Air pollution usually refers to the presence of any chemical or particulate that alters the normal make-up of our atmosphere, causing direct threats to human health (such as breathing difficulties) or longer-term damage through its effects on our planet's ecosystem. Pollutants include smoke and dust, nitrogen oxides, methane, and the fumes from aerosol sprays and other solvents. Industrial processes and transport are major contributors to air pollution, but it can also be caused by natural processes such as forest fires and volcanoes. See also acid rain.
Sounds are produced by objects that vibrate at a rate that the ear can detect. This rate is called frequency and is measured in hertz, or vibrations per second. Most humans can hear sounds between 20 and 20,000 hertz, while dogs can hear high-pitched sounds up to 50,000 hertz. While high-frequency sounds tend to be more hazardous and more annoying to hearing than low-frequency sounds, most noise pollution damage is related to the intensity of the sound, or the amount of energy it has. Measured in decibels, noise intensity can range from zero, the quietest sound the human ear can detect, to over 160 decibels. Conversation takes place at around 40 decibels, a subway train is about 80 decibels, and a rock concert is from 80 to 100 decibels. The intensity of a nearby jet taking off is about 110 decibels. The threshold for pain, tissue damage, and potential hearing loss in humans is 120 decibels. Long-lasting, high-intensity sounds are the most damaging to hearing and produce the most stress in humans. Solutions to noise pollution include adding insulation and sound-proofing to doors, walls, and ceilings; using ear protection, particularly in industrial working areas; planting vegetation to absorb and screen out noise pollution; and zoning urban areas to maintain a separation between residential areas and zones of excessive noise.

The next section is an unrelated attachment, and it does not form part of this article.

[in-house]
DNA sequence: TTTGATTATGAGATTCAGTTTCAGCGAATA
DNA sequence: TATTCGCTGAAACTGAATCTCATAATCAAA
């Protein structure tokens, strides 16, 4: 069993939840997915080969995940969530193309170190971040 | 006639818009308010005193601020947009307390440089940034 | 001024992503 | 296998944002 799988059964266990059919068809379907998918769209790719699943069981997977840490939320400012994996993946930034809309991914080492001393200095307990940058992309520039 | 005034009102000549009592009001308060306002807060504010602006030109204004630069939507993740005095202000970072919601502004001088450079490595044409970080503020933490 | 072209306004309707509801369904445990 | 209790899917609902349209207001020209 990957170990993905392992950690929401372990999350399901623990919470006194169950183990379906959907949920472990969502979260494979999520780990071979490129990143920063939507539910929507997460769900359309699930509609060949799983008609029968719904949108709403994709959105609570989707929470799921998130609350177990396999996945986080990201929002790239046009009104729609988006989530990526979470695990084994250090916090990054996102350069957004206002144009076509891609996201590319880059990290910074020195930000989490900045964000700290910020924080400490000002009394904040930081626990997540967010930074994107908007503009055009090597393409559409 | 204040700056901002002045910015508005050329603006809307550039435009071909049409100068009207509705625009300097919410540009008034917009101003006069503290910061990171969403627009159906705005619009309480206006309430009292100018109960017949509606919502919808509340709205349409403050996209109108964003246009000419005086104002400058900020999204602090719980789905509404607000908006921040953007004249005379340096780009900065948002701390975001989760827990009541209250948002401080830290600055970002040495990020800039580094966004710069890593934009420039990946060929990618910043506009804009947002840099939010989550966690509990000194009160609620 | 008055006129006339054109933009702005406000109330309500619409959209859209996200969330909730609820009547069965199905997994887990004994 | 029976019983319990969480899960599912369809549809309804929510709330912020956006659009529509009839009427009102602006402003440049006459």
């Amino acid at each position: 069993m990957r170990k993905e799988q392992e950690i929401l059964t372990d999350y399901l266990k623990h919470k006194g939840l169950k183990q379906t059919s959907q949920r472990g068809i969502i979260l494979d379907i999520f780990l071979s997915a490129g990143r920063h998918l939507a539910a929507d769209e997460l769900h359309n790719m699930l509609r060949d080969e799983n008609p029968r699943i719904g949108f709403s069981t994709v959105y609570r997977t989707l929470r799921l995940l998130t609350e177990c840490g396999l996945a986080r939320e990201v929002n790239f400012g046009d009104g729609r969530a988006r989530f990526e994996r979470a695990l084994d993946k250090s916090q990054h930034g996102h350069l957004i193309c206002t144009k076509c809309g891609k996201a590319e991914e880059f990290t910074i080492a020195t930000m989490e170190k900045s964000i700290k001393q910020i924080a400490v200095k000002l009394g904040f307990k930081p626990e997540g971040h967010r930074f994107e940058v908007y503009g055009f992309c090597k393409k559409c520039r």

Please join StudyMode to read the full document